Sometimes in articles in newspapers / magazines / websites there will be a small section separate from the main body of text that contains a short line - often a quote - which is either representative of the article or an interesting angle.

For example:

PC Gamer article

Here the quote in the box on the right hand side is an example of what I am looking for a term for.

It could be referred to as a blockquote (but those could be in-line with the text) or a figure (but those could be graphics to illustrate an article) or an excerpt (but those are broad eg a read aloud excerpt from a book, etc).

Is there a term that is specific to these small vignettes that appear with a body of text, but are presented separately to the body of it? Perhaps a technical term used by those in publishing / layout design / journalism?

There is a similar concept of a whole topic being 'vignetted', for example in a box or panel, but I am interested specifically in a quote being set off from the main body of text.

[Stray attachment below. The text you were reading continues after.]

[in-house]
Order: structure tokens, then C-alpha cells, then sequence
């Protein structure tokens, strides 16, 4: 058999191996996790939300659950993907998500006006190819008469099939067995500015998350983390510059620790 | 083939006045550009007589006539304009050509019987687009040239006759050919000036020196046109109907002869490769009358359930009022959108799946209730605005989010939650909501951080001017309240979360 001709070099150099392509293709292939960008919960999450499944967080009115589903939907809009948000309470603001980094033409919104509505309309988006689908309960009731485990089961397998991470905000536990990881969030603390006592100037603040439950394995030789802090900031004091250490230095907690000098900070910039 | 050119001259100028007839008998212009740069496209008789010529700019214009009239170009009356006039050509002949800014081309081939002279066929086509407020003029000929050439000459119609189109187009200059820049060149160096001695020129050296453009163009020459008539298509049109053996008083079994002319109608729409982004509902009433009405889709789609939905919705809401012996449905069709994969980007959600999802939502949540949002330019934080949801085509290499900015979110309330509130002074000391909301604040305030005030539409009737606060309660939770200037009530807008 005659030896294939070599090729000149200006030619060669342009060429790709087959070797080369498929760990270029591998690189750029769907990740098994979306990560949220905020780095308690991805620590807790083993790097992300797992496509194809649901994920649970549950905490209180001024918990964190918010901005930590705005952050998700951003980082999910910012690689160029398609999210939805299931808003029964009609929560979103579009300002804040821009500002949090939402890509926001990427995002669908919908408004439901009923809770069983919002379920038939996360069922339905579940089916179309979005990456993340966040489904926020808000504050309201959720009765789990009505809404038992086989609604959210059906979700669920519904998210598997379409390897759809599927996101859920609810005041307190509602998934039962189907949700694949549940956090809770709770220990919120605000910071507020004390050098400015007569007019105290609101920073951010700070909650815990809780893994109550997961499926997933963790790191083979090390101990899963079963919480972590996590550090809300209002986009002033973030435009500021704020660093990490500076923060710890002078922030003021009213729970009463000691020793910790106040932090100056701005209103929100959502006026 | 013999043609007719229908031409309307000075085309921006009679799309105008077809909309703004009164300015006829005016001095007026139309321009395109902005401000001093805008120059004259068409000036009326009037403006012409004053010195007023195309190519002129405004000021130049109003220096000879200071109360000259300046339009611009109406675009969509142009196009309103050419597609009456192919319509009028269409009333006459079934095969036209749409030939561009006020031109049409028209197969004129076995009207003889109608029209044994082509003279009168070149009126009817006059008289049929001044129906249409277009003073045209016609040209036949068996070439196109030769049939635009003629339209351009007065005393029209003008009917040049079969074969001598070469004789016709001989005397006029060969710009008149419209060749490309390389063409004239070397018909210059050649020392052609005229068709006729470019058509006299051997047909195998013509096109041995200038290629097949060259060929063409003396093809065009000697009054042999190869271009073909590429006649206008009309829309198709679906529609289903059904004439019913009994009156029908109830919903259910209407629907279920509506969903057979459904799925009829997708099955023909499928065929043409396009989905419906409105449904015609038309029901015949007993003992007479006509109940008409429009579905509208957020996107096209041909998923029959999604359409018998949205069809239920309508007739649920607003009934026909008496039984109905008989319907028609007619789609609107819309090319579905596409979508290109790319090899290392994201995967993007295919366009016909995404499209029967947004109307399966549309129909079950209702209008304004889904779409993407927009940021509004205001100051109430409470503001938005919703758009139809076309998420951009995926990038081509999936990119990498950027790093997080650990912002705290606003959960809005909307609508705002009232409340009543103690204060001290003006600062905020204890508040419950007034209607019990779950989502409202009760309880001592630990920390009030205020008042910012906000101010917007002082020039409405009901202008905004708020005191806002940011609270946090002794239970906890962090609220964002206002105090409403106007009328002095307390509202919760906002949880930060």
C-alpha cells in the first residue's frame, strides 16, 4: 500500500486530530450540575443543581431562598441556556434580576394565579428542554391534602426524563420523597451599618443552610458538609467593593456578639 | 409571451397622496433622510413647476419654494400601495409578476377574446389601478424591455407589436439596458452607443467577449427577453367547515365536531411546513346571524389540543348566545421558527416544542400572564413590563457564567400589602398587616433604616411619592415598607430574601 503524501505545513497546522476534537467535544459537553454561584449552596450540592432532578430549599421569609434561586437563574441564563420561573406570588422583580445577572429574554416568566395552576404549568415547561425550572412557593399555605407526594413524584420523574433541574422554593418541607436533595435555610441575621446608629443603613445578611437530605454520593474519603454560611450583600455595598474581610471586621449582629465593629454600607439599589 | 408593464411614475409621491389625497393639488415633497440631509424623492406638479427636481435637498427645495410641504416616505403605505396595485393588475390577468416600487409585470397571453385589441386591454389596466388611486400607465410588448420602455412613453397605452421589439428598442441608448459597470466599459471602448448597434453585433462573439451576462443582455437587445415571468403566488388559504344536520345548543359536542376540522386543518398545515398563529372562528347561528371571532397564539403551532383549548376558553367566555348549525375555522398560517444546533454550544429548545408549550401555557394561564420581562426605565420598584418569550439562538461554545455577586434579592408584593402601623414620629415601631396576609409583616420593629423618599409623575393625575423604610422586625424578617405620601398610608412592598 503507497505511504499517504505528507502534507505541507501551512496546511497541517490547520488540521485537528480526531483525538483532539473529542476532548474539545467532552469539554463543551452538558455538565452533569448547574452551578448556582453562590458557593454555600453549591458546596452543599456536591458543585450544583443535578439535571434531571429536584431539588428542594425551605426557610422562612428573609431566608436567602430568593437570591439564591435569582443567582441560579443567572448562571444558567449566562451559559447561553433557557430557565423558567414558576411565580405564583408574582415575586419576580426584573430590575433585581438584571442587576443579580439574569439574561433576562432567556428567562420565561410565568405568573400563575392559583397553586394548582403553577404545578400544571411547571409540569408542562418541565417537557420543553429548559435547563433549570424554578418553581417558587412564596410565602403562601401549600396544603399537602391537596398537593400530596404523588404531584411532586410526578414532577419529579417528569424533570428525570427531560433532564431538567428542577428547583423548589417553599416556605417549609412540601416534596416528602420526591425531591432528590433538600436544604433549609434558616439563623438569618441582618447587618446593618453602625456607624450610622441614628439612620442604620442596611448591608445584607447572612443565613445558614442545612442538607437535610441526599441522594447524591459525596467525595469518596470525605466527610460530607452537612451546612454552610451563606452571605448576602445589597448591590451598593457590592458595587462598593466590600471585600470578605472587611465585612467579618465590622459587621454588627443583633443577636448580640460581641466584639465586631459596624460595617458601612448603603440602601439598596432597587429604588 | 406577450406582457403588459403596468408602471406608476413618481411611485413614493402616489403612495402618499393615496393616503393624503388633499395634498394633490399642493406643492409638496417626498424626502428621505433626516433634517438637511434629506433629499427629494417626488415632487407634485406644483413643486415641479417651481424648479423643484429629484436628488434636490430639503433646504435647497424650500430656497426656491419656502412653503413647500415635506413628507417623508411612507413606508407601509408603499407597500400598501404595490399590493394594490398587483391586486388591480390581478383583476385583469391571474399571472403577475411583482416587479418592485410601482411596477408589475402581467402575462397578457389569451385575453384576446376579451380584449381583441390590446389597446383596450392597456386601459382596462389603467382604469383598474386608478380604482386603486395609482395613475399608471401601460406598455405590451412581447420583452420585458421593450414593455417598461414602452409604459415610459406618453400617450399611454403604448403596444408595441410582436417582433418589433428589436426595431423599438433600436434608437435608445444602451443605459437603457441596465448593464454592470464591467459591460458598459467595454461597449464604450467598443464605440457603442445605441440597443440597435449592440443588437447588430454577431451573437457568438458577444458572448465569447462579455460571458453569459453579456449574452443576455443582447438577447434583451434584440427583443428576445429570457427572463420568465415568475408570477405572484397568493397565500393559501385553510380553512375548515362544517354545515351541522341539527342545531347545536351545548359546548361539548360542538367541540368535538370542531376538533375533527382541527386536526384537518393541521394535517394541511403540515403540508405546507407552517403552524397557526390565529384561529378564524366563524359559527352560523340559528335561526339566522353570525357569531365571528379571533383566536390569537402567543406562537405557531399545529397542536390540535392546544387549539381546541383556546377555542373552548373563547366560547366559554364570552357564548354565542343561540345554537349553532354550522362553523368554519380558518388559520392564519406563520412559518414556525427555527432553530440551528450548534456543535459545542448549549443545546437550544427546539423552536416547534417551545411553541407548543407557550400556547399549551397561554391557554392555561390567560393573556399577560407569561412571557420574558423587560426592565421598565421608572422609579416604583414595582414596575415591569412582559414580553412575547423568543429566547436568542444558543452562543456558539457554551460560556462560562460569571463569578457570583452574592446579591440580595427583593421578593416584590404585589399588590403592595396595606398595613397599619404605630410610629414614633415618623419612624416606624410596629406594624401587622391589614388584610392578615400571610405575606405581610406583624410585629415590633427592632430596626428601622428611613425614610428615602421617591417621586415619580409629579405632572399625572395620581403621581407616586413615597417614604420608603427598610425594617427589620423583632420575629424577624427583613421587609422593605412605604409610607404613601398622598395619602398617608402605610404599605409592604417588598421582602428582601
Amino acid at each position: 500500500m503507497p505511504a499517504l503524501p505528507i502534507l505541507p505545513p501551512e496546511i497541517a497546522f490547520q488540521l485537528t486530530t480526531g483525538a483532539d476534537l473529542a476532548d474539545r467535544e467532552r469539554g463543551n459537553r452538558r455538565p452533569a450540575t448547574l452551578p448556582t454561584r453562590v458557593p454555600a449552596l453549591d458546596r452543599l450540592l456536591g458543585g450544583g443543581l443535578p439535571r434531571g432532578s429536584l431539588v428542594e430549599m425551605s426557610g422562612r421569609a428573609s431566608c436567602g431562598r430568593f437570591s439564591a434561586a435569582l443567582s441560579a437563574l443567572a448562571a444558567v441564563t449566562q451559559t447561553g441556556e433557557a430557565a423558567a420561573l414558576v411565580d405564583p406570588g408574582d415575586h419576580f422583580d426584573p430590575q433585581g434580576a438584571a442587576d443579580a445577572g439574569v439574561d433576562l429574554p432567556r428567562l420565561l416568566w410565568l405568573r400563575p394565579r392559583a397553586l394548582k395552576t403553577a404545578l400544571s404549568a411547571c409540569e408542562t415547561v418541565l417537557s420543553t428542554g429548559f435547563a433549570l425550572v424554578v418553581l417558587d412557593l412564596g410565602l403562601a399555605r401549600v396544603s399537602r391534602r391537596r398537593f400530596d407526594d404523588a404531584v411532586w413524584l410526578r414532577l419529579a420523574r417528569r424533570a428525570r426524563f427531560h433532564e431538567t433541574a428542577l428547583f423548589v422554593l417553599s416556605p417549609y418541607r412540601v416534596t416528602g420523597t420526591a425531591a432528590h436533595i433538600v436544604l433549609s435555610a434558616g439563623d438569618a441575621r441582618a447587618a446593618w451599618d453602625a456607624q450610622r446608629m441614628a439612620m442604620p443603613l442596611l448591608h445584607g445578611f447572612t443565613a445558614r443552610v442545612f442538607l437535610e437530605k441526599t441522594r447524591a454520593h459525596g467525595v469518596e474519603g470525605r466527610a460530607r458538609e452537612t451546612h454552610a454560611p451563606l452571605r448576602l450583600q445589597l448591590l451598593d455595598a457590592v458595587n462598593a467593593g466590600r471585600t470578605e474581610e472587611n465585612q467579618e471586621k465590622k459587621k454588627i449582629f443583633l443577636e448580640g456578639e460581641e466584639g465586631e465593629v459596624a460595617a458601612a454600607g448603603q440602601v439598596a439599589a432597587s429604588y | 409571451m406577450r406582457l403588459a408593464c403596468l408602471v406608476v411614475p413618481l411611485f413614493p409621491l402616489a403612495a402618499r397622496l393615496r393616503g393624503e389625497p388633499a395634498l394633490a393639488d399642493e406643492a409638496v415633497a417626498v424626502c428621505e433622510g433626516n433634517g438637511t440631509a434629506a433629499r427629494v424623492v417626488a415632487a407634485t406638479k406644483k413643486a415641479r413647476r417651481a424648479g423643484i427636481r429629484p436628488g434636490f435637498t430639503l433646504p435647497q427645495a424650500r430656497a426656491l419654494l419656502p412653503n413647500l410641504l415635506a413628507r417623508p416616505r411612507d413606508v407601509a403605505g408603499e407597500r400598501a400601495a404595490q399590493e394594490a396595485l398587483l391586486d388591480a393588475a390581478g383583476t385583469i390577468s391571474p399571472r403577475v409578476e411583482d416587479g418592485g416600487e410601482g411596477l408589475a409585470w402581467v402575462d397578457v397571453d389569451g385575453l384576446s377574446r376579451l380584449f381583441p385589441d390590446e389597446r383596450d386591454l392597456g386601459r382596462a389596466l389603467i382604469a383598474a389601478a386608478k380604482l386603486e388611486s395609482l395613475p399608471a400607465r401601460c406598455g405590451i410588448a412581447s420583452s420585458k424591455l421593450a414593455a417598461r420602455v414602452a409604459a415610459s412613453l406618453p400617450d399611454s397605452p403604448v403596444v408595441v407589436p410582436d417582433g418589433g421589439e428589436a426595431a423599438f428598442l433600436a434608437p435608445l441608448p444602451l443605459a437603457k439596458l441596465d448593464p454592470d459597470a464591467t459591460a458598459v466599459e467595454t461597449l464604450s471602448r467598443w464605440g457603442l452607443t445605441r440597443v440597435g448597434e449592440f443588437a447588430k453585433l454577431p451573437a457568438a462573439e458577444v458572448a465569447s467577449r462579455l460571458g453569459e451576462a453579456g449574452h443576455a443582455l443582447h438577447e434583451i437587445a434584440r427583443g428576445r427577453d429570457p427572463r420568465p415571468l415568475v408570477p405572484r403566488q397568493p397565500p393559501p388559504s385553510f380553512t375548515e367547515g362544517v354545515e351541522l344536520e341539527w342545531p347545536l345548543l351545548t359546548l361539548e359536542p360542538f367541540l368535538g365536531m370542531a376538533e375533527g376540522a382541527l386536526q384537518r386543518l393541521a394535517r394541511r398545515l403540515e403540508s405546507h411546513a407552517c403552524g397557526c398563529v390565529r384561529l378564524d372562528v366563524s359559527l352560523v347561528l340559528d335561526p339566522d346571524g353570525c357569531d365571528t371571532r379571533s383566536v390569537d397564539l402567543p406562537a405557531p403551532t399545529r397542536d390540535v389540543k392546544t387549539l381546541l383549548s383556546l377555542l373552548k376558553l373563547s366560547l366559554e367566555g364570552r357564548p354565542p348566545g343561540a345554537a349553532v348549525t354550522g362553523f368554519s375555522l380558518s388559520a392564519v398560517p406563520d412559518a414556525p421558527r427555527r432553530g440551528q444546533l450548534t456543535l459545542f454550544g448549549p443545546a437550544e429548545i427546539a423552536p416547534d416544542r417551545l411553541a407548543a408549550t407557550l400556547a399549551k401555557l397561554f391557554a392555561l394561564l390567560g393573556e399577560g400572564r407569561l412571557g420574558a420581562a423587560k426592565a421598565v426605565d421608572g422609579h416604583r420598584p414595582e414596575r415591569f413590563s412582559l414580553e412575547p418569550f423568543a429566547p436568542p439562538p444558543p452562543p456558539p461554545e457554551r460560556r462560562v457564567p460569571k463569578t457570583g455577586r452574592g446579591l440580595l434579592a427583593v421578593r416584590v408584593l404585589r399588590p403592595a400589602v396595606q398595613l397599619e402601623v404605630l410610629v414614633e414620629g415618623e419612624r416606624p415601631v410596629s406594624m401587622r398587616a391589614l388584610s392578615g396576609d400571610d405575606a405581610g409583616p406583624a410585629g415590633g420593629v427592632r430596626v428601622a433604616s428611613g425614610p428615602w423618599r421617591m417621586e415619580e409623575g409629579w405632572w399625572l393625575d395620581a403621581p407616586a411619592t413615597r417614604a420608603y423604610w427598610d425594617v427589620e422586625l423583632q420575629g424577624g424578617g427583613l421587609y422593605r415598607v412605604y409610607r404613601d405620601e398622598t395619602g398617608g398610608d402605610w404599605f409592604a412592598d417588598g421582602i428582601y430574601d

1 Answer 1


I think it is called pull quote:

In graphic design, a pull quote (also known as a lift-out pull quote) is a key phrase, quotation, or excerpt that has been pulled from an article and used as a page layout graphic element, serving to entice readers into the article or to highlight a key topic.

It is typically placed in a larger or distinctive typeface and on the same page. Pull quotes are often used in magazine and newspaper articles, annual reports, and brochures, as well as on the web. They can add visual interest to text-heavy pages with few images or illustrations.


A technique traditional to print is the pull quote, a snippet of content that stands out from its surroundings to grab a reader’s attention as they scan pages.

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  • Spot on! My brain would never have got there but this is definitely what I was looking for. Thanks :)
    – bertieb
    Jul 3, 2018 at 10:54

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